Electronic Health Records have the potential to reshape the quality and cost of healthcare. In an Emergency Room situation, for example, your doctor’s ability to instantly review your electronic health records (EHRs) could be crucial to their ability to save your life. Better and more accurate information leads to better medical care and can reduce unnecessary or duplicative testing.
As Steve Lohr points out in his New York Times article (“The Lessons Thus Far From the Transition to Digital Patient Records,” 7/28/14), the successful transition from paper to EHRs will take time but will be well worth the wait. As more and more providers adopt EHR systems, the overall healthcare system benefits because the real power lays in our ability to interconnect EHRs so that a doctor has access to your medical information no matter where you are and whenever you may need it. We will not, however, see the full impact until adoption of EHRs reaches a critical mass, and these EHRs are fully networked with each other.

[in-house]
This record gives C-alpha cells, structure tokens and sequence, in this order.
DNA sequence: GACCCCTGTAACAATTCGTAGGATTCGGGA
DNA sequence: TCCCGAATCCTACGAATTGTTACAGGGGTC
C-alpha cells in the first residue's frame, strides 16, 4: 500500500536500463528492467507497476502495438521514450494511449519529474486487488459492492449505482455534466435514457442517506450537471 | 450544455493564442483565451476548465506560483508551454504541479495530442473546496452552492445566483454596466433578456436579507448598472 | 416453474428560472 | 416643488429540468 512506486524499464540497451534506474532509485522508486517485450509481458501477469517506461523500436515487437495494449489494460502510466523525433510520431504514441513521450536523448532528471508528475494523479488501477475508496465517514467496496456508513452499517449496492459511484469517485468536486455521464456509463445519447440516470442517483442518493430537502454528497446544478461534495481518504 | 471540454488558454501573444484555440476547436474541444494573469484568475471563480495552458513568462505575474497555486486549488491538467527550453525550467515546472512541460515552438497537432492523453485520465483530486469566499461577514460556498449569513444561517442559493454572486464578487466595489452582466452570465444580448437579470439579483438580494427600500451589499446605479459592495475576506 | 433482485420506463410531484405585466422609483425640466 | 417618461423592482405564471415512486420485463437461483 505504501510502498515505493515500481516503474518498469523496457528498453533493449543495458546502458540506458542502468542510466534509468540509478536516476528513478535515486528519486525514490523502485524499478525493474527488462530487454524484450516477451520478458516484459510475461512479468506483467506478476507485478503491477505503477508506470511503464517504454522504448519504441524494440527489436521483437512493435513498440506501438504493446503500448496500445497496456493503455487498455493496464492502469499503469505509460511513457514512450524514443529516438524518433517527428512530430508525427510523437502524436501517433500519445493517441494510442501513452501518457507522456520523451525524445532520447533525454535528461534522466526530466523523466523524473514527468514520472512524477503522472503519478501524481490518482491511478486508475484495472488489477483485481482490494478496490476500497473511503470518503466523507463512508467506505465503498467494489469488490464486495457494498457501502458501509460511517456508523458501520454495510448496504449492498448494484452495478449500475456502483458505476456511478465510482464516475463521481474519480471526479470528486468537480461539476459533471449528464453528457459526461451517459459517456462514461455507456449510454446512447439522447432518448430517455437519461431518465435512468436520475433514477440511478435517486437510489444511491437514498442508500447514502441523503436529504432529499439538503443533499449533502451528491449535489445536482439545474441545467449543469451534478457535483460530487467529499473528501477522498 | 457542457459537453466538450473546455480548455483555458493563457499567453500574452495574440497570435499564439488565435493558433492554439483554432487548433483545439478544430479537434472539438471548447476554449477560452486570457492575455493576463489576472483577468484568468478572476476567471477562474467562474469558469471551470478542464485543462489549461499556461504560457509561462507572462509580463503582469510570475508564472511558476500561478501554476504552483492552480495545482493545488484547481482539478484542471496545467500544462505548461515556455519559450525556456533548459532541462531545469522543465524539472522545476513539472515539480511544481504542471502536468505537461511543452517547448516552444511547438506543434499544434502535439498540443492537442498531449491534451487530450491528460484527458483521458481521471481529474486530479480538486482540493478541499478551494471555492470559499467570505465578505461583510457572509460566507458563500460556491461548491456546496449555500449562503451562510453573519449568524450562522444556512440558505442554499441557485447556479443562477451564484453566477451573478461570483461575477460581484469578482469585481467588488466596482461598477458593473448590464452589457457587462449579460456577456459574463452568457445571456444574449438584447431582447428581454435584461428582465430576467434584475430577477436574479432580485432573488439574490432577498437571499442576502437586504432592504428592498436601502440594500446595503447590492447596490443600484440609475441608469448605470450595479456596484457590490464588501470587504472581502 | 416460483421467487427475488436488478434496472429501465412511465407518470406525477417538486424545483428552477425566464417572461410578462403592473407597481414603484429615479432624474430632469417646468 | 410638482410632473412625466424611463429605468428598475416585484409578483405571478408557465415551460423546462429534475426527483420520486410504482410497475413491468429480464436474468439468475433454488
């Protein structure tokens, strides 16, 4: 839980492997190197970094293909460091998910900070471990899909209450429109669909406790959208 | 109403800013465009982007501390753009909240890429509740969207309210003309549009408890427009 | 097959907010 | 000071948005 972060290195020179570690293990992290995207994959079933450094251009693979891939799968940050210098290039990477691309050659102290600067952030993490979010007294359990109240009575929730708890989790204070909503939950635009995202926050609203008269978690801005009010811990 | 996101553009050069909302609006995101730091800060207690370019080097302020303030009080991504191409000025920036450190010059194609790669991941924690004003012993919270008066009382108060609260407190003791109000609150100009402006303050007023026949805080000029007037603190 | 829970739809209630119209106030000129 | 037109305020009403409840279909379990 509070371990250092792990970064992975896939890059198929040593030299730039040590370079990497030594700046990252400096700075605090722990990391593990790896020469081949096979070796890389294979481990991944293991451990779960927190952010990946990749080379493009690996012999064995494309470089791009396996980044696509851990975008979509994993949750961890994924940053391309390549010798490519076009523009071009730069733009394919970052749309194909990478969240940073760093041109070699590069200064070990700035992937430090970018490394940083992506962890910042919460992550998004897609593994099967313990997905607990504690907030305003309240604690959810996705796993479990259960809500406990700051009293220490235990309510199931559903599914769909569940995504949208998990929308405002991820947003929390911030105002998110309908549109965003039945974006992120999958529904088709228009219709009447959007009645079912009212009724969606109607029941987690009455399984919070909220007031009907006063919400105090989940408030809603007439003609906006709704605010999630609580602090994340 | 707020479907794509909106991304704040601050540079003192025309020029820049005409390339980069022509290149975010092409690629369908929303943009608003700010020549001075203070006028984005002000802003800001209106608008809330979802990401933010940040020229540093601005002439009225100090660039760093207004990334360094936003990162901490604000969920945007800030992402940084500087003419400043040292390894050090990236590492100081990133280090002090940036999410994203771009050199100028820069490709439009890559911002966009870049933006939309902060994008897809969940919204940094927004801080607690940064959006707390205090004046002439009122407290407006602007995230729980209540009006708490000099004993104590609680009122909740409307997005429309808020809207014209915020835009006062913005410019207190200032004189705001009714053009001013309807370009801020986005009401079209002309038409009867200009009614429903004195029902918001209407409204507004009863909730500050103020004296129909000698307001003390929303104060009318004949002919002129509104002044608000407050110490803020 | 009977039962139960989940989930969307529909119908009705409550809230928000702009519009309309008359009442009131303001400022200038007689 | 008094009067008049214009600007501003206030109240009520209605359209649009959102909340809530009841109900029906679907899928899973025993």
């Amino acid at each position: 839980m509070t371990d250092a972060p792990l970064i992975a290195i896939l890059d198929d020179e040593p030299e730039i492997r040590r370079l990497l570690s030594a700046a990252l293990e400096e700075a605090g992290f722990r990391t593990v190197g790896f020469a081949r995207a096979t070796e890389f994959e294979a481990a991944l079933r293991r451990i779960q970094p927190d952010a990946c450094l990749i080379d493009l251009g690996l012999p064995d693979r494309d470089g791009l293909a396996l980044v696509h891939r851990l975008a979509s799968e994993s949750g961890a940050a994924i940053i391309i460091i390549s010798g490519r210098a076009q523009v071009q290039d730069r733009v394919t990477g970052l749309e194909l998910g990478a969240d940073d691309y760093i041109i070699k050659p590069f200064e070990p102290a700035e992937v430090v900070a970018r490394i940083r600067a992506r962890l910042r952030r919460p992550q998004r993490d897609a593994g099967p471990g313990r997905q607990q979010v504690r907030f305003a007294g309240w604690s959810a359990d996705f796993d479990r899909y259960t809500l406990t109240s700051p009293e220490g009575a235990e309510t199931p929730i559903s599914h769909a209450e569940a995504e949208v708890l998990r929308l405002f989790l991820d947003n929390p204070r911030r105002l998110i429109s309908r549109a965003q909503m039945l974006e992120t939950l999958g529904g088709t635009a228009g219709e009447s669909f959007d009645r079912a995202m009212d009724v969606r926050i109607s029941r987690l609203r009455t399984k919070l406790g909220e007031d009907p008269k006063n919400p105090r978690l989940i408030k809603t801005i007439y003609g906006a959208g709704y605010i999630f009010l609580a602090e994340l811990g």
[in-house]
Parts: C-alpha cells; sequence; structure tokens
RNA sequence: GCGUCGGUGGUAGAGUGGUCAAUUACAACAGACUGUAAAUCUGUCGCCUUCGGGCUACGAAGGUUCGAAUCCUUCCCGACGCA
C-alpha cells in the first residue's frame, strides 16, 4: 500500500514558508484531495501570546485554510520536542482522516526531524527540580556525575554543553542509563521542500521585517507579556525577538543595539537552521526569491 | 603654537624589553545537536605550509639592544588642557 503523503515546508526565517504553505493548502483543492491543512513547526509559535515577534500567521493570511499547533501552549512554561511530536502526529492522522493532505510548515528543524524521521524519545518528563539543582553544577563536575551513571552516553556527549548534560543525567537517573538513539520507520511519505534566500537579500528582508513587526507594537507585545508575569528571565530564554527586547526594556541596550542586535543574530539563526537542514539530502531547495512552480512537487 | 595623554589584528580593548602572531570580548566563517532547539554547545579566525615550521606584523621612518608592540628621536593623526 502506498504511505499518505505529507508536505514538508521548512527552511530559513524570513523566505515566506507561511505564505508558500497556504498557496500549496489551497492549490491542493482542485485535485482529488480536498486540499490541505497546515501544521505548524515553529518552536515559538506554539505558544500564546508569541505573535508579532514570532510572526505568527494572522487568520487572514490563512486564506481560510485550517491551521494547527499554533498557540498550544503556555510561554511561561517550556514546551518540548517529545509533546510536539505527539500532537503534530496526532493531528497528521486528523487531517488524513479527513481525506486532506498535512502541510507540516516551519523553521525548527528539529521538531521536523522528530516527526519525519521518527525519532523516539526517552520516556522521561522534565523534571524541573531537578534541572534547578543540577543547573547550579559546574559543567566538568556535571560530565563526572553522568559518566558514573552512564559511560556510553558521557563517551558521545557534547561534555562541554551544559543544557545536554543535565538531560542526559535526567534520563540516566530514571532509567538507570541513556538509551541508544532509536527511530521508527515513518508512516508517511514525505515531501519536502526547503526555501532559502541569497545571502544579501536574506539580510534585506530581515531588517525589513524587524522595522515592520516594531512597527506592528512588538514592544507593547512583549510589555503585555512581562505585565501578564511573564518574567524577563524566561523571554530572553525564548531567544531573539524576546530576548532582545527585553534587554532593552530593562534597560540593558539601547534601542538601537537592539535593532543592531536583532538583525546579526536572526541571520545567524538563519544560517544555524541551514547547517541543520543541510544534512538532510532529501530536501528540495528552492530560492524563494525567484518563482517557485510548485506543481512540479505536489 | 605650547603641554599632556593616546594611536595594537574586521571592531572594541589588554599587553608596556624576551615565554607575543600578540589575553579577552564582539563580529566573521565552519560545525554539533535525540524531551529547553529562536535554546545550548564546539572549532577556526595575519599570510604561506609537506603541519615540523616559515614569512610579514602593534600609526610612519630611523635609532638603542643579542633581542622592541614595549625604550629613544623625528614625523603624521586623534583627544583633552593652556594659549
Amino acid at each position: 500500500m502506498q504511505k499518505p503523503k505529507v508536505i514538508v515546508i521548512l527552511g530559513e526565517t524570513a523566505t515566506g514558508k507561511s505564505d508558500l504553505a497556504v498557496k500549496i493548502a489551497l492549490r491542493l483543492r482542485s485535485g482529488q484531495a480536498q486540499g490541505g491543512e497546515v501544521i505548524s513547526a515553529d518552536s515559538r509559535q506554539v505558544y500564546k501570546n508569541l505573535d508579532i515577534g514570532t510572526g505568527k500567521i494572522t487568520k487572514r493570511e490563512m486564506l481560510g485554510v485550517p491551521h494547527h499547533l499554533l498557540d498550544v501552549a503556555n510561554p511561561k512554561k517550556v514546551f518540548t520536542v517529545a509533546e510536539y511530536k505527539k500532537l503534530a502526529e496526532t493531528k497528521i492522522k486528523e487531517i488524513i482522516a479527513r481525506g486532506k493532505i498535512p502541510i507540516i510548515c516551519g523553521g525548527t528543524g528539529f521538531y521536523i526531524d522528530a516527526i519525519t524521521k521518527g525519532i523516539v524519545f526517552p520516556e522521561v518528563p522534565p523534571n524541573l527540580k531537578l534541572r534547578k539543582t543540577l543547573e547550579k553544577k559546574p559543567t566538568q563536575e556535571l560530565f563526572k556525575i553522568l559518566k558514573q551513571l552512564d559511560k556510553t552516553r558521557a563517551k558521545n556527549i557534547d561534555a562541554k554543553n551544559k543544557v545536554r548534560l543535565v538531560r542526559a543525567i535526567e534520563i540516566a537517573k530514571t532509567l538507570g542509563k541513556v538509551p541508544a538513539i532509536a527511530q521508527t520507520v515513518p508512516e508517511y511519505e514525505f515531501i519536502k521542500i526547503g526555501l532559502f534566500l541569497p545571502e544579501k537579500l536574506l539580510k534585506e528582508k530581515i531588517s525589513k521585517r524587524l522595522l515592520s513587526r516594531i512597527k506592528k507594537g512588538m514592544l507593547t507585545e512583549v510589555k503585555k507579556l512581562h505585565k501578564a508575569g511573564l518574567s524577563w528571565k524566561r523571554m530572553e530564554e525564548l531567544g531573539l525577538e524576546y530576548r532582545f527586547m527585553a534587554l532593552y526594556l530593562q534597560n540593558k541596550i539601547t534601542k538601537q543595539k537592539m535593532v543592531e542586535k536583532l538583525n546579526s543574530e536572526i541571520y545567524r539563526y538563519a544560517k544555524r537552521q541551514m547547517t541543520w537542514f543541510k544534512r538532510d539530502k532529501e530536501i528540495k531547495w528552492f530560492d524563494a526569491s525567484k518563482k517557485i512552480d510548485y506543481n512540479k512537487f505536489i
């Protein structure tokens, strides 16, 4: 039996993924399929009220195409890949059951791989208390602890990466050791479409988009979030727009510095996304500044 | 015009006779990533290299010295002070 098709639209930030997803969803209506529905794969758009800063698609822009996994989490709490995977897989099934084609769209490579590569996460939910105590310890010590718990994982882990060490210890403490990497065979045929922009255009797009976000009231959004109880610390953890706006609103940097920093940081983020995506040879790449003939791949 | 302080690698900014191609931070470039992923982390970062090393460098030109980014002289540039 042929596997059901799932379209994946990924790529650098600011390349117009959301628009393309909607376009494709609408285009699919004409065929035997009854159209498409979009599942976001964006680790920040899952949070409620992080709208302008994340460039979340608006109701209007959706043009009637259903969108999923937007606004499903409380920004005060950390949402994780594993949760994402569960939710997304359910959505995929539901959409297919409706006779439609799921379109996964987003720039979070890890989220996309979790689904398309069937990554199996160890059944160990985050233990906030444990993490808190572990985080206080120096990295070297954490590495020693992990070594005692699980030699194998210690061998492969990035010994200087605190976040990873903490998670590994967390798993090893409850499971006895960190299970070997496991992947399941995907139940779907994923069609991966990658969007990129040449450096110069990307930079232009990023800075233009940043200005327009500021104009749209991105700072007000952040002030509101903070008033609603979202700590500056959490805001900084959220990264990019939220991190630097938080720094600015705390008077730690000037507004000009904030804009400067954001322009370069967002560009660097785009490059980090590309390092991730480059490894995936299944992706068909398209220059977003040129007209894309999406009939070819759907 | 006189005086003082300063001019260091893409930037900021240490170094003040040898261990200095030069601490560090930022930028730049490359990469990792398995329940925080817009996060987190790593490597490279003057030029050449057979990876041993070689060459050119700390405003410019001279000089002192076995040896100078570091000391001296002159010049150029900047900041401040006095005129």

In New York, adopting a statewide system for sharing electronic health records (which was included in the New York State budget passed by Governor Cuomo and the State Legislature in March 2014) has been estimated to potentially save the state $200 million a year in the coming years. We have already seen concrete results that this is the right strategy. A study conducted in Rochester, where we have achieved a strong rate of adoption of EHRs and our hospitals and providers share electronic health records, showed hospital re-admission rates were reduced by 57% over just 6 months.
While digitizing patient health records is no easy job—and certainly will take time to make the switch—it is important to remember the bigger picture.
David H. Klein
David Klein is Special Advisor to the Medical Center CEO, Professor of Public Health Sciences, Executive Professor of Health Care Management, University of Rochester (Chair). Klein is also Board Chair of the New York e-Health Collaborative, the coordinator of the Statewide Health Information Network of New York (the SHIN-NY).